APOYO is funded, in part, by the state of Washington Emergency Food Assistance Program. We also receive donations of food from Northwest Harvest, a regional organization founded in the 1960s, and from private donors.
APOYO is an exempt organization as described in Section 501(c)(3) of the Internal Revenue Code. Our Federal EIN is 91-1970470. You can donate to APOYO via Pay Pal.
APOYO Means support. Allied People Offering Year-Round Outreach has been operating on Central Washington University’s campus since 2001. We are an all-volunteer organization. All of our cash goes directly to the purchase of food and a few other essentials, such as diapers and toothpaste. Our board members are current or former CWU faculty, community activists, and leaders from the local mexicano community. Almost all of them are bilingual.
We provide ethnically sensitive food and support to a diverse population in our area. Everyone is welcome. We open twice a week, on Wednesdays and Saturdays, and we have no restrictions on the number of times clients can take food. We collect no personal data, and we do not turn anyone away. We can also deliver food in emergency situations.
We welcome donations of used clothing, appliances and household items, as well as some furniture, as space permits. All volunteers are welcome. We provide community service hours, and we can offer student internships by arrangement with professors. If you need help, if you have items to donate, if you need community service hours, or if you have students who might benefit from working with a nonprofit organization that serves our local community, please give us a call at 509-929-4112! You can also email us at firstname.lastname@example.org. Or just drop by!
And please visit our photo gallery.
APOYO was founded in 1995 by CWU professor Philip Garrison and two friends from the local mexicano community. You can read Professor Garrison's own account of the founding in an essay from his book Because I Don't Have Wings. We have republished it here. We began by receiving food donations from Northwest Harvest, and thanks to Central Washington University, we found space in the old Ellensburg Hospital building. With the help of two local doctors and three nurses, we founded a free clinic that, while short-lived, served to raise awareness of the need for low income health care in Ellensburg. We also provided transportation to treatment centers in Yakima. Before local service providers acquired bilingual staff, we also acted as translators.
Officially incorporated in 2001, we moved onto Central's campus in the Old Heat building just off University Way. We applied for and received funding from Washington State's Emergency Food Assistance Program. Since that time, the organization has grown and gained support from a variety of local and statewide agencies. Coordinating with student groups and professors, we offered research opportunities and participation programs. Our client base and our board of directors expanded. Though we do not advertise or hold fund raisers, local businesses and churches began supporting us with donations. In turn, we began collaborating with them to participate in service fairs and other activities to support our minority communities.
After the ICE raid in 2011, we joined with other groups to raise bail money and additional funds for rent and utility bills for people in danger of losing their housing. You can read Philip Garrison's account here, taken from What that Pig Said to Jesus. We also provided advocacy, translation services and transportation to and from detention centers. In April of 2016, the Kittitas County Commissioners announced plans to purchase the Shady Acres trailer park and demolish fifty-eight low income housing units in order to create an RV park. The move would have evicted 115 mostly minority people, many of whom owned the trailers they had been living in for over twenty years. In response, APOYO joined with CWU faculty and community leaders to oppose this plan, helping residents form a homeowners' association and file a lawsuit against the county. The results are still pending, but the need for more low income housing in Kittitas County has now become quite obvious.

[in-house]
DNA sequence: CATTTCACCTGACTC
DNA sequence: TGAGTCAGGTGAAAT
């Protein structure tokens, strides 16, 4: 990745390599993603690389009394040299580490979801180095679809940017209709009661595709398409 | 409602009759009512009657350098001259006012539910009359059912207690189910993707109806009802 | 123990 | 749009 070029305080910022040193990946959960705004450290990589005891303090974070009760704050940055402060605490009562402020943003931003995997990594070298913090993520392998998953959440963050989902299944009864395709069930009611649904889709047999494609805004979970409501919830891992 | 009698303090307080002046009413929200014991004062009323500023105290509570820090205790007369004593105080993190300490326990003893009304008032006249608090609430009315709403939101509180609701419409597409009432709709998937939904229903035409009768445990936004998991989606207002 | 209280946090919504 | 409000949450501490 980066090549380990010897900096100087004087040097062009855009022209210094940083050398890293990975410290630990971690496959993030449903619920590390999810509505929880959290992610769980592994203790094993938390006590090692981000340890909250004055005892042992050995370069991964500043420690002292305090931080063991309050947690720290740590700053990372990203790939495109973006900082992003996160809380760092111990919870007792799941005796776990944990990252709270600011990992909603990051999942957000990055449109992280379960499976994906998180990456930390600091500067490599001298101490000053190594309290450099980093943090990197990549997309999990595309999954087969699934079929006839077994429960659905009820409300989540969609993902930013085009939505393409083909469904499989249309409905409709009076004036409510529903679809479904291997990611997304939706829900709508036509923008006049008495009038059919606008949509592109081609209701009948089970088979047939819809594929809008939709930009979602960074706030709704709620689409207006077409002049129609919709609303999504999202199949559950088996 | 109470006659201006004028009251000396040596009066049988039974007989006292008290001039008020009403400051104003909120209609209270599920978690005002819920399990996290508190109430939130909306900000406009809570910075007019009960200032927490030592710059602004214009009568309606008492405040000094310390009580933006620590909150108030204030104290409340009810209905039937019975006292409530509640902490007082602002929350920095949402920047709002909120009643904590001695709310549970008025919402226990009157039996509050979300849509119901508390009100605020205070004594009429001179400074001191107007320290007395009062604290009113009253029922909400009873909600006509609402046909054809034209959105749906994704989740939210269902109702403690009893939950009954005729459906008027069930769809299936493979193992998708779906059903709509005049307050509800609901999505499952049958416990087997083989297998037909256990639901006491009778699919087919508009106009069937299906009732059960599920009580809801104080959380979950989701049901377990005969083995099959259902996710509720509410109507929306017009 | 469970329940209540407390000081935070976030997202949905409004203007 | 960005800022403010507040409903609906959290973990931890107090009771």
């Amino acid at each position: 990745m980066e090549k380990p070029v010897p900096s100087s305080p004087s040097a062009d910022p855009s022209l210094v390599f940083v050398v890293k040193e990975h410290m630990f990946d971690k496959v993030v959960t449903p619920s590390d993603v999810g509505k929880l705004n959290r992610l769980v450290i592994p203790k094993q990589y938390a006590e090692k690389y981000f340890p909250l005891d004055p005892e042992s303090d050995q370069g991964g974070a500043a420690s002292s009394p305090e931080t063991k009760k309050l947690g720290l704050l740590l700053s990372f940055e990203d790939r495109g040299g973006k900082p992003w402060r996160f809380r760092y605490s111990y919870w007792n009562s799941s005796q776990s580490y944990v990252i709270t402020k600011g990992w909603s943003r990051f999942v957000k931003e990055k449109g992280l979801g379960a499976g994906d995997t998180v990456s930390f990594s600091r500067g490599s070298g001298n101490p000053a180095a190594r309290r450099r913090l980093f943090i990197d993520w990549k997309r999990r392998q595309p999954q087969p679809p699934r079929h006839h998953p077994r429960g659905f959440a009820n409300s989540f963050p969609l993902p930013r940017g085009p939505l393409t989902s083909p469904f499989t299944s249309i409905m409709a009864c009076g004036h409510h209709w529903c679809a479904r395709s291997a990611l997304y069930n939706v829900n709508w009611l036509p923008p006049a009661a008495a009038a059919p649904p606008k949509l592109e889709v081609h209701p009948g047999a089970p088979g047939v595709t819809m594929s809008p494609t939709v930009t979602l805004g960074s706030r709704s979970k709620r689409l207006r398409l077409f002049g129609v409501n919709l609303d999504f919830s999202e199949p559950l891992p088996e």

In the fall of 2016 we were obliged to move from our longtime location in Cenral's Old Heat plant on University Way into our new location at 1320 East 18th Avenue. To help clients, students and volunteers find us more easily, we increased our visibility on the web with a Facebook page, a link to Google Maps (see below), and an updated web site. In 2018, we began partnering with Central's Center for Leadership and Community Engagement (CLCE) to increase student participation and provide more educational opportunities. In our 2018-19 funding cycle, with the help of volunteers donating over 3100 hours, we provided over 106,000 pounds of food to nearly 3500 households, consisting of over 12600 individuals, an increase of 36% over the previous year, and a 33% increase in new clients. We are projecting similar increases for next year. We are also proud to have a sister relationship with Las Patronas in Mexico's state of Veracruz, as well as several other Mexican food banks.
Today, we remain an effective way of keeping Central's name in front of several thousand low income families who live in an area that stretches from Ellensburg east to Othello. Over the last fifteen years, more than twenty-five food bank clients or their children have enrolled at Central. Two have completed doctoral programs. (Please visit our Photo Gallery)